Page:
Falmouth Beach Guide
June 16, 2021
When we picture Falmouth, we see sailing boat masts bobbing on the harbour and cruise liners slowly rolling along the horizon. The town is famed for its connection to maritime heritage, and this is integral to its identity. Yet on spending a day in Falmouth, it is easy to get sucked into the allure of its clothing boutique and eatery-dotted streets, whiling away the hours in the busy hub of the town whilst barely catching a glimpse of the ocean beyond.
So, we’ve created this handy guide to Falmouth’s 5 bays, helping you to drift away from the chatter of the main strip and towards the serenity of what are some of south Cornwall’s finest beaches.
Greenery sways in the gentle sea breeze at this peaceful and sheltered cove. At high tide, Castle Beach is mainly shingle, but as the water stretches out a map of barnacle-dotted rockpools are revealed, perfect for any little explorers you might have in tow. Looking out to the sea, which glitters under the heat of the midday sun, you have views of Falmouth Bay in one direction and Pendennis Castle and St Anthony headland in the other. Head to Castle Beach for a ramble along the rocky shoreline before joining the South West Coast Path to explore further afield.
Neighboured by sub-tropical gardens, Gylly beach is a haven of the beachside lifestyle. Sitting on the soft white sand, you can gaze out at the ships and sailboats dotted along the water. Its crescent shape harbors a gentle pool of sea water which is mostly flat, making it perfect for activities such as sea swimming and stand up paddleboarding. Gylly Beach Café sits right on the sand and serves hot food and drinks all day and evening long. Taste the chilli kick of panko breaded squid or the zest of fresh lemongrass seabass with the buzz of the beach in the background.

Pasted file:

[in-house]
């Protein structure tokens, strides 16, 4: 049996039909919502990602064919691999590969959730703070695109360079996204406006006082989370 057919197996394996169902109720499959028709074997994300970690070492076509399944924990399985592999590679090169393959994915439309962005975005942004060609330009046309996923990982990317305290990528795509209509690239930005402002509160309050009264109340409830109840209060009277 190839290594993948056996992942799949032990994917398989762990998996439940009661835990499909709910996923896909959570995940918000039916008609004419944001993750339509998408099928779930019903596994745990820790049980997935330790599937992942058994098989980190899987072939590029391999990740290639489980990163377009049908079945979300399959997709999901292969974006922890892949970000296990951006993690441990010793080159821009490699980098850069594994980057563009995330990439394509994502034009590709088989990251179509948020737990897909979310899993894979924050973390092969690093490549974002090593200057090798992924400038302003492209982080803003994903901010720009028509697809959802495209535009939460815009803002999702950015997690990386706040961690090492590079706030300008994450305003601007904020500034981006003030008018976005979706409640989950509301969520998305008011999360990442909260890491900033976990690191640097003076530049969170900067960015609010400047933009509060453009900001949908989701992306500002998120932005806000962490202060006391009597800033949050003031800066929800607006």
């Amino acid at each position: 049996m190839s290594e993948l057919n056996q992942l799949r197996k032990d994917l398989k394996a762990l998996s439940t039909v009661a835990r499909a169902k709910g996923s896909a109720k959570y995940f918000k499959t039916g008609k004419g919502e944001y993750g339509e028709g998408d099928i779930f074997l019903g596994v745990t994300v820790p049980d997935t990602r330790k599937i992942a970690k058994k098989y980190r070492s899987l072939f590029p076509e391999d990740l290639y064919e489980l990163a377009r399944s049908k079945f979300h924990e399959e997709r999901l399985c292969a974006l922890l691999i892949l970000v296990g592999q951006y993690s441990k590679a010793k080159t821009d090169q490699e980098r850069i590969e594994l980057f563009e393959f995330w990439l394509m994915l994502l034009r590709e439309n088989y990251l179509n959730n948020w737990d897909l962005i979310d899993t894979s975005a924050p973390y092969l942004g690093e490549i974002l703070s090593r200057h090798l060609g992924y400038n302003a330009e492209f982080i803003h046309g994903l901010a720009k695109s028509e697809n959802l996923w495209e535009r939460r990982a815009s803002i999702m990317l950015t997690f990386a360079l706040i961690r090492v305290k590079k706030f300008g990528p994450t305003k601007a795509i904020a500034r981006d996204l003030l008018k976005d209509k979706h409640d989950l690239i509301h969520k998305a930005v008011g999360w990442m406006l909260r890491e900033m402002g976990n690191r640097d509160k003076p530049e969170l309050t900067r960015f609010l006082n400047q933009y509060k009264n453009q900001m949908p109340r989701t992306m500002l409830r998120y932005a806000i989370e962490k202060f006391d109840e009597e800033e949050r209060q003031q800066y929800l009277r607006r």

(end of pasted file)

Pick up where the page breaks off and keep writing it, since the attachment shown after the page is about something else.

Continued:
Time rolls at a slower pace at Swanpool Beach, a serene sand and shingle bay on the outskirts of Falmouth. Its adjoining lake is a Nature Reserve and a Site of Special Scientific Interest (SSSI). Its glassy clear water reflects the colour of the sky in the summer sun, the sheet of blue only breaking as you submerge into its icy water for a dip. Looking to get your heart pumping? Head to the beach’s watersports centre to try your hand at kayaking, dinghy sailing, windsurfing or coasteering.
This beach is often known as Woodlands, and this is because of its surroundings- walk the footpath between Maenporth and Mawnan Smith through green woodland and you will come out at the hidden cove, an area looked after by the National Trust. Nestled out of the wind, the beach is a sun trap where you can listen to the rustle of the trees behind you as your eyes rest on the topaz blue moana ahead.
Green rolling headlands curve down towards Maenporth Beach, an adorable cove dotted with the pink and blues of parasols and beach towels across its yellow sand. Slightly further out from Falmouth town, this beach is lined with sub-tropical trees which stand tall around the perimeter of the bay. Head here for a family day out or a solo sunbathe, hearing the birds chirping in the sub-exotic foliage.